By Liz Wimberg
For the first Brown Bag Series event of the semester, four members of the Boheme Opera performed on Friday, Feb. 1 in the Mayo Concert Hall and showcased upcoming productions of “Don Pasquale,” the 1843 opera by Gaetano Donizetti, and Charles Gounod’s 1859 grand opera, “Faust.”
Coordinators of the event reminded the audience to appreciate the opportunity to feel and experience live music before turning the microphone to Joseph Pucciatti, co-founder and director of the Boheme Opera who introduced the performers and pieces.
Bass-baritone Edward Bogusz has performed with the group for over twenty years.
He previously studied in Italy, later performing and teaching across the United States.
Also singing bass-baritone was Frank Basile, a new member of the group who has a long history of operatic achievement, ranging from the University of Indiana to the White House.
Pucciatti’s wife, Sandra, also a co-founder of the organization, splendidly accompanied Bogusz and Basile on piano.
During the introductions, Pucciatti noted that bass voices assume the character of demon or buffoon — or uncle, as Basile joked — in most operas.
However, both “Faust” and “Don Pasquale” feature bassist lead roles.
As Pucciatti enlightened the audience with a bit of background, the vocalists sat casually at stage right, tapping their feet and drinking water in preparation. Soon the performers began to add anecdotes to their own introductions.
At times they all spoke at once, jovially recollecting their past performances and allowing glimpses into the personalities beneath the heavy voices.
When prompted about the differences between European and American arts, each member had something to say.
Bogusz noted that Europe is the birthplace of opera, and proximity to the source is elevating.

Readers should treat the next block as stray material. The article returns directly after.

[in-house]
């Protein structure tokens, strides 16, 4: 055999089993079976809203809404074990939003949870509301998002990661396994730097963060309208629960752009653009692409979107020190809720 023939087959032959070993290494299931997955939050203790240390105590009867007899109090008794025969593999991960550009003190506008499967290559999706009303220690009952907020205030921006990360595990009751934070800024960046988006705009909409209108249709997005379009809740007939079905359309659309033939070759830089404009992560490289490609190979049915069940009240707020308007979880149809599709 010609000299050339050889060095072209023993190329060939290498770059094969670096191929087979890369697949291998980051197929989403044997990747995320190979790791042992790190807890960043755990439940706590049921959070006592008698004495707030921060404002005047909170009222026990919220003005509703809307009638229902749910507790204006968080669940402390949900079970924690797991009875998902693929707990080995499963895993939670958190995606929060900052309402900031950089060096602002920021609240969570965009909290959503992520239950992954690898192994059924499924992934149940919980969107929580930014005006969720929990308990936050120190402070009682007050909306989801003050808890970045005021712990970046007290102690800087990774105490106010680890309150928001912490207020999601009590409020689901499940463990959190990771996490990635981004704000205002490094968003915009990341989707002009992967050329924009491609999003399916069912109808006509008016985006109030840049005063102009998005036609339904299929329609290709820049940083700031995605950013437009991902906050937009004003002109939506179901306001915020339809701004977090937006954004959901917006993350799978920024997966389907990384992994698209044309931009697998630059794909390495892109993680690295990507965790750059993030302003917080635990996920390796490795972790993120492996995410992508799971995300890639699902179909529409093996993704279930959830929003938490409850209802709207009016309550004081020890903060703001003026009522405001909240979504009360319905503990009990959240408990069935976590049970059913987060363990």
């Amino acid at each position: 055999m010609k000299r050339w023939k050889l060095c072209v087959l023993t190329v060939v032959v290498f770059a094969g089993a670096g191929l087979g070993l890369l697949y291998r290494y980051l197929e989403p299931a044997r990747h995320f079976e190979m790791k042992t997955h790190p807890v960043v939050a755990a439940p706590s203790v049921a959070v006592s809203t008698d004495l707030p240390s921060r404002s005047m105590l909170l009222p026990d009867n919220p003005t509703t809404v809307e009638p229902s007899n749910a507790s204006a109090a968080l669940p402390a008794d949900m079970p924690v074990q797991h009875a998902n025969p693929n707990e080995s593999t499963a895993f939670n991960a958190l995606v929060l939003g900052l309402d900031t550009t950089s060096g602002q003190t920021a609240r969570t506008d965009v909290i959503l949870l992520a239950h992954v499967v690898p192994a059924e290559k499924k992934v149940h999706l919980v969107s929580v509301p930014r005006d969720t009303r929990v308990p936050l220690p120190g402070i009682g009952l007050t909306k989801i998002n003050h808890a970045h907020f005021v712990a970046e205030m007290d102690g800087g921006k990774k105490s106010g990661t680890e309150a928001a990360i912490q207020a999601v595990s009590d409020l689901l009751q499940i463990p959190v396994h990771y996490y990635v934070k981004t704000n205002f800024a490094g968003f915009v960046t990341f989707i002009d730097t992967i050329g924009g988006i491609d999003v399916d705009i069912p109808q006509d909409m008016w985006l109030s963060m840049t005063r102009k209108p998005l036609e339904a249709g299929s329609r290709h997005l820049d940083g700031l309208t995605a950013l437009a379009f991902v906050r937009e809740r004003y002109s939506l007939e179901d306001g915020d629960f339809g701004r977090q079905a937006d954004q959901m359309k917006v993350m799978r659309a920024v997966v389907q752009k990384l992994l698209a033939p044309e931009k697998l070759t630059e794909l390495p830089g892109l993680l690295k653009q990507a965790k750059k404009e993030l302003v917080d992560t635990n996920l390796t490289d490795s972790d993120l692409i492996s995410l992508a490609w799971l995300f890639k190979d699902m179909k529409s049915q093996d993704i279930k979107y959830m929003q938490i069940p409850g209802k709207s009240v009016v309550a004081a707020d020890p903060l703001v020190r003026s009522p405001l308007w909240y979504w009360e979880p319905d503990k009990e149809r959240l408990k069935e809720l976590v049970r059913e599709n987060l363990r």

Basile recalled that townspeople readily volunteered to participate in small roles in opera and theater, much in the way an American would gladly act as an extra in Hollywood’s next hit.
Pucciatti has even visited popular jazz clubs in Europe, regardless of the genre’s American roots.
Finally, Sandra Pucciatti wrapped it up in stating that European governments support the arts much more substantially than ours does and “so does the population.”
Bogusz took center stage for an introductory Mozartian aria, his voice resonating in the auditorium from the low, soft piano phrases to striking, bellowing richness.
Pucciatti moved through the piece with grace and conviction. Even Basile, observing his colleagues offstage, appeared to be immersed in the melody.
Here, the audience was reminded of their previous instruction: to appreciate the live experience.
Most people listen to music through iPods and laptops, or (less willingly) in Eickhoff, so it’s easy to forget that behind the technology is a person, or people, who dedicate their lives to honing a single skill.
Live music denies passivity. Rather, we become active participants and dynamic contributors to the arts.
That said, mark your calendars. Boheme Opera returns to the College on Saturday, Feb. 9 and Sunday, Feb. 10 for full performances of “Don Pasquale” in Kendall Hall, and once again on Saturday, April 20 and Sunday, April 21 for “Faust.”